With the added features, the EAD will better equip employees, employers and law enforcement officials to recognize the card as the most reliable proof of authorization to work in the US. The USCIS, in coordination with the Immigration and Customs Enforcement Forensic Document Laboratory incorporated this technology and features as a measure to deter fraud. In addition, a secure printing process has helped in making the certificate more tamper-proof.

Though the look and feel of the documents is new, the filing and the entire application process remain unchanged. EADs already in circulation will be replaced as individuals apply for their renewal or replacement. Remember that all EADs issued previously continue to remain valid until the expiration date printed on the card. Certificates of Citizenship issued earlier remain valid indefinitely.

These steps show USCIS’s efforts to producing more secure documentation. Earlier in 2010, USCIS issued a new Permanent Resident Card (green card), which had security features to the card and technology improvements in the card production process. Apart from this, they launched the redesigned Certificate of Naturalization that had the naturalization candidate’s digitized photo and signature on the document. The USCIS will continue its efforts of strengthening document security features as technology improves.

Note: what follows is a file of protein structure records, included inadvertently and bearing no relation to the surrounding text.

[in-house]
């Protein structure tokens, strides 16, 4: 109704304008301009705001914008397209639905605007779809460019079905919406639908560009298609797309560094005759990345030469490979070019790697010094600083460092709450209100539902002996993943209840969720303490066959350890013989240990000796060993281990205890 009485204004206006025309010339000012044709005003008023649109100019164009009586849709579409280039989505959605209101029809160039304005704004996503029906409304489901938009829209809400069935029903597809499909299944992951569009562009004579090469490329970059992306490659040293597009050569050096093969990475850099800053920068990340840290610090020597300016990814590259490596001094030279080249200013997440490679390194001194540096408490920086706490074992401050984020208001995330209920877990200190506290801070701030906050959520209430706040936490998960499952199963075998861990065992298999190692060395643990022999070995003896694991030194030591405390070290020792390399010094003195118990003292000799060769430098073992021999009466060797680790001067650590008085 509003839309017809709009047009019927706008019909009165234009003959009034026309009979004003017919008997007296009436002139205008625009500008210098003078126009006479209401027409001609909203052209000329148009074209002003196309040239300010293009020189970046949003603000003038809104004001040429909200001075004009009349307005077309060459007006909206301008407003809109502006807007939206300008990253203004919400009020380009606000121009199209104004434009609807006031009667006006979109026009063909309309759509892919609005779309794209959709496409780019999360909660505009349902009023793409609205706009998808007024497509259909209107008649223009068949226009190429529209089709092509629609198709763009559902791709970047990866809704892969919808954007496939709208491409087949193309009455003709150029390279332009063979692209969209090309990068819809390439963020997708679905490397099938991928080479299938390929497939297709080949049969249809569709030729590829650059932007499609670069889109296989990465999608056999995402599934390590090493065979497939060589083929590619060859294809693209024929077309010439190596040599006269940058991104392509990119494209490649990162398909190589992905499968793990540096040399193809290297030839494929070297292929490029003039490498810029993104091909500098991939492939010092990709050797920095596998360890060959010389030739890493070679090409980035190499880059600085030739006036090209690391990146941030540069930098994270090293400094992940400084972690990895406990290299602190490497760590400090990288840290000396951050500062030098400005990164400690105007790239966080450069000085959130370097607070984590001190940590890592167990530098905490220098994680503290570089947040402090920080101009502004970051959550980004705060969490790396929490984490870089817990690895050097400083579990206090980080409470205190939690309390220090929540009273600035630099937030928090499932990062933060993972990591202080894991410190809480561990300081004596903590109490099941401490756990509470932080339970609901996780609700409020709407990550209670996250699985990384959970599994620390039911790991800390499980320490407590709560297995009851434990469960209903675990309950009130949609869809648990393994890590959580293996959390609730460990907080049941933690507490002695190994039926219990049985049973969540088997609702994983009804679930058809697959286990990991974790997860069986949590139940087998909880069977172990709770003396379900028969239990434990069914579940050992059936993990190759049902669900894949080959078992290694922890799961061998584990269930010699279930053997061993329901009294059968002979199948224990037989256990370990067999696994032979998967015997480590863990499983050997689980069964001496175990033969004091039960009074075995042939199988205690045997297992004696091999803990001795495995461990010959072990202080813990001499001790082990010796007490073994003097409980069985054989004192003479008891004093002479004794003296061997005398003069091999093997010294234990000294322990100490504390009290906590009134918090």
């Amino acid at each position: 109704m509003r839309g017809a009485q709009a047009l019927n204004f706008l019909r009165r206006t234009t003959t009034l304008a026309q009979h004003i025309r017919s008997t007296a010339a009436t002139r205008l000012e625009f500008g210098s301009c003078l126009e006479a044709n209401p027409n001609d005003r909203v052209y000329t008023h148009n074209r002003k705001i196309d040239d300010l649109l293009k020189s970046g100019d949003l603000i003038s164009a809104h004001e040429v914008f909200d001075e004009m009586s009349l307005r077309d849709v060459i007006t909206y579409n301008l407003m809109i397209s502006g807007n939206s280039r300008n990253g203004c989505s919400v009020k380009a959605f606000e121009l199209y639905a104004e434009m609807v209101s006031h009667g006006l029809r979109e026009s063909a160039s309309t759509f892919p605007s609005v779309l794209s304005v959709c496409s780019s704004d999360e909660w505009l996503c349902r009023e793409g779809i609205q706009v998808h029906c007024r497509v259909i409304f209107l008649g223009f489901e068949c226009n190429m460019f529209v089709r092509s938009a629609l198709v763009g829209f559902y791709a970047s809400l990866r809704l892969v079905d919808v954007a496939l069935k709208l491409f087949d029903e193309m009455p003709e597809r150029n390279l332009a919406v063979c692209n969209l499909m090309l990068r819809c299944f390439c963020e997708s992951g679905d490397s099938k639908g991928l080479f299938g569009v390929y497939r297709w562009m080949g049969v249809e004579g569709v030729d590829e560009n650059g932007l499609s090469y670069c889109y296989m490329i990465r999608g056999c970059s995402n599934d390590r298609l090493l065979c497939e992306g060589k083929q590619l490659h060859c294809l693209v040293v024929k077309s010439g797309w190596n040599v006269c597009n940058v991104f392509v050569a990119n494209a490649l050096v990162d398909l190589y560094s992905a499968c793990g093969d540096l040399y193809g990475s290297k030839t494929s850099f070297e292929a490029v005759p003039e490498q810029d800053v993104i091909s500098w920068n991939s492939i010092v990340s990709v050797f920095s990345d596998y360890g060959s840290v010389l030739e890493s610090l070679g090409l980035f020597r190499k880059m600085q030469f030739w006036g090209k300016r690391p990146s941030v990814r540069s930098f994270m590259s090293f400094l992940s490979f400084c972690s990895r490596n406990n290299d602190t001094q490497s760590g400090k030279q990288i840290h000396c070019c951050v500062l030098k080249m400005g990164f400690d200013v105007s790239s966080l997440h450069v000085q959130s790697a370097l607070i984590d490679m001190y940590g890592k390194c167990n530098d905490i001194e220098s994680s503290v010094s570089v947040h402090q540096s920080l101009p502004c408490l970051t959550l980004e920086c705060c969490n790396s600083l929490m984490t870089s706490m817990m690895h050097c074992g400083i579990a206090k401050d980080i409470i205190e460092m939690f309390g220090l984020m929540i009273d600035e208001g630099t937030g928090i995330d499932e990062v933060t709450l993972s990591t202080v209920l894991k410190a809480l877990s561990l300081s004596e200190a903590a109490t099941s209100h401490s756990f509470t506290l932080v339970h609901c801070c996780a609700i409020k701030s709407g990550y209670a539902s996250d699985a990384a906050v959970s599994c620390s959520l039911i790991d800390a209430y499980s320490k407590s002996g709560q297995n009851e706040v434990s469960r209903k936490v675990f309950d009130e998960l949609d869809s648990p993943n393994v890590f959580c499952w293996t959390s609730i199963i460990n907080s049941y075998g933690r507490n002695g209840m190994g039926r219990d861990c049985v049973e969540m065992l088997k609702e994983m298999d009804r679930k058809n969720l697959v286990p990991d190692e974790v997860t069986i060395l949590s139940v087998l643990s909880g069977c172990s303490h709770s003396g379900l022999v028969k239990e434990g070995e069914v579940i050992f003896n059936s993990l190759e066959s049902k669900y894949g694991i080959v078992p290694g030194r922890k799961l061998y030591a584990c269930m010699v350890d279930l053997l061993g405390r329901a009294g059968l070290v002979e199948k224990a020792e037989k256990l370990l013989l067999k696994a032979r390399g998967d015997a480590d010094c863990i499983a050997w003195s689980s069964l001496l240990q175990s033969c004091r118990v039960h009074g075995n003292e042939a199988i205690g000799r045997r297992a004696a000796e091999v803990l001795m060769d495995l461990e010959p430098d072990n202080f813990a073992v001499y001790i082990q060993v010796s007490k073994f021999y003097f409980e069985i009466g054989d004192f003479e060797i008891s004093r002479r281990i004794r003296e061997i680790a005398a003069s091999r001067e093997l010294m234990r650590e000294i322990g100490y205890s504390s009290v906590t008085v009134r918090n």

You will find the card number on the front of the card and it has the alien registration number without the initial letter “A.” The front of the card also has the case number, which reflects the case receipt number. It is a fine-line artwork and the card is multi-layered making it difficult to reproduce. The design of the card and the personalized features are meant to deter fraud.

In addition, the new process of producing certificates will rely on a printing process that is more tamper and fraud resistant than the earlier methods used. The new certificate will have the updated physical security features that makes it less susceptible to fraud. This new process is less labor intensive, less prone to human error and more importantly, more secure.

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On Oct. 19, 2011, a USCIS issued an update announcing improvements in the processing of certain naturalization and citizenship forms. USCIS is enhancing the filing process for certain applications related to Naturalization and citizenship (N-Forms). From Oct. 30, 2011, applicants can file N-Forms at a secure Lockbox facility instead of the USCIS local offices through the new process. This change is aimed at streamlining the way forms are processed, accelerating the collection and deposit of fees focus on improving the consistency of the USCIS intake process.